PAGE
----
Review: A Game Of Circus

Circus meets improvisation meets game play. A Game of Circus is not your typical circus show – instead, it invites the whole family to interact and take charge in directing the playful game segues.

Made up of an ensemble of five from Outside The Lines Circus, all with expert training in either acrobatics, circus games, object manipulation, and more, Jonathan Dragt, Iri Roche, Alyssa Barbieri, Jordan ‘Biggie’ Stephens, and Stephanie Benson combine forces to showcase their unique skill sets while continually redefining game rules and direction by doing what they feel like in given moments during the game play.

With additional guest artists joining in on the fun at every show, the show can evolve into something bigger or unexpected, and becomes even more so as the games become more complex.

Though no two shows are the same, this performance began with a game of tag where the artists use their acrobatic finesse to climb over the audience, which immediately drew in the crowd, and allowed them to participate in the show. The artists continued to pit against each other in most of the games, using simple props and little spoken language to communicate, making it a more enigmatic experience.

Segments worthy of mention were guest artist, Andy Trudgian, contact-juggling crystal balls; an amusing role play of a Western stand-off involving measuring tapes and the overuse of grapes got the crowd laughing; and there was plenty of interest from the audience in directing the artists into increasingly difficult acrobatic formations with a simple ‘yes or no’ game. But the clear favourite was when Jordan ‘Biggie’ Stephens got ten young volunteers to agree to an impressive display of physical strength with a barbell platform.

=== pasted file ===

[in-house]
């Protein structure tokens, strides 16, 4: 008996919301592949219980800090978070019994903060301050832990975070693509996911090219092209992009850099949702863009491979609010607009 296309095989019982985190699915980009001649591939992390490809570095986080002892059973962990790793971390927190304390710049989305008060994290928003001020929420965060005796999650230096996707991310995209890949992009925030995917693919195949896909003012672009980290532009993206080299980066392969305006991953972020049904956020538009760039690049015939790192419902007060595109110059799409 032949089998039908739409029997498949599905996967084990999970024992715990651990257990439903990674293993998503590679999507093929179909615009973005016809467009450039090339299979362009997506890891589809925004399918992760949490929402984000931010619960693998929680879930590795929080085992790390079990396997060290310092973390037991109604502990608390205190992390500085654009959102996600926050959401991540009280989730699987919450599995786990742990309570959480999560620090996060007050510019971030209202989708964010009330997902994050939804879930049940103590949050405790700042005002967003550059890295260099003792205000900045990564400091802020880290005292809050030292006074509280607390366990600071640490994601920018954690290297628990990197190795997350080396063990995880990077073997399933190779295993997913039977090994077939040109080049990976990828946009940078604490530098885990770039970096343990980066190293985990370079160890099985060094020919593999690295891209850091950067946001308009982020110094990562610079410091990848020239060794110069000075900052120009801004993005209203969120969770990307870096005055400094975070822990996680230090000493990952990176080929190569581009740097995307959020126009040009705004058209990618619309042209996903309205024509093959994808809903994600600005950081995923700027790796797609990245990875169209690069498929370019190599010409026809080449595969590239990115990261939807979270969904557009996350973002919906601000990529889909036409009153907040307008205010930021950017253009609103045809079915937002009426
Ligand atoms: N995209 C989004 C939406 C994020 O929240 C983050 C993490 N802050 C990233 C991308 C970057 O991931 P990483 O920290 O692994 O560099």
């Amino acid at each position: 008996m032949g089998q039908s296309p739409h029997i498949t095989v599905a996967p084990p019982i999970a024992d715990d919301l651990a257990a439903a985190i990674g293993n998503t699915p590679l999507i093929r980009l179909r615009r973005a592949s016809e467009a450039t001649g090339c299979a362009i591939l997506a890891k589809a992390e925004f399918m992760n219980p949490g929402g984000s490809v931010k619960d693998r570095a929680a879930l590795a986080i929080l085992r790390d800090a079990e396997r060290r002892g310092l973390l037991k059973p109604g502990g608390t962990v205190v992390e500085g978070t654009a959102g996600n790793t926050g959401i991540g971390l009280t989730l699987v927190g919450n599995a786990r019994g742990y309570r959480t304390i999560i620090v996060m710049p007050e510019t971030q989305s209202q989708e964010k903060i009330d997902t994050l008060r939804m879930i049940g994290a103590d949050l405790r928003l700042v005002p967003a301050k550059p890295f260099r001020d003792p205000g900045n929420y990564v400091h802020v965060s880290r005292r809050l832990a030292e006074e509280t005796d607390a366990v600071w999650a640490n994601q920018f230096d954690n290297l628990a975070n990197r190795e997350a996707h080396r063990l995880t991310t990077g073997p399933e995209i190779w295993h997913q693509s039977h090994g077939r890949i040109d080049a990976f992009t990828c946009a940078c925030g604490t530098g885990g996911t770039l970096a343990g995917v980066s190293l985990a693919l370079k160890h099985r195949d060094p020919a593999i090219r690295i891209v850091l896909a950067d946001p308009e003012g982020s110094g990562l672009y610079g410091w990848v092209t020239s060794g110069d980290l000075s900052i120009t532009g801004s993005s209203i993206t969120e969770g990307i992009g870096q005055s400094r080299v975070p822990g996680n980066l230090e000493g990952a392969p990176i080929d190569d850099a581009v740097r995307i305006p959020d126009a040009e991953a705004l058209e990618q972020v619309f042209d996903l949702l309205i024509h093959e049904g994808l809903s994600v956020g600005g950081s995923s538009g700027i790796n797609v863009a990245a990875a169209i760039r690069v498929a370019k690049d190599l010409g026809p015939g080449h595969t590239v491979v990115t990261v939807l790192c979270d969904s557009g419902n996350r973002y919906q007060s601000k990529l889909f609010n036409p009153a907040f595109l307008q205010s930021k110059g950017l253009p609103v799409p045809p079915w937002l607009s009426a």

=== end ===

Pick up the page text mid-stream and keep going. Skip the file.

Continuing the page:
There were times where it was unclear whether the artists themselves were confident in their improvised approaches, and this seemed to curb the flow of the show somewhat. This is easy to overlook, however, thanks to their ability to incorporate fumbles, and to continue building their antics into the show.

With a little more gusto and theatrics, A Game of Circus could be a favourite for the whole family. This 50-minute show will get the little ones involved in spontaneous and interactive circus games. It’s a show that keeps us guessing for what’s lined up next, and we look forward to seeing more.

Rating: ★★★1/2
Reviewed performance: Sunday 16 February

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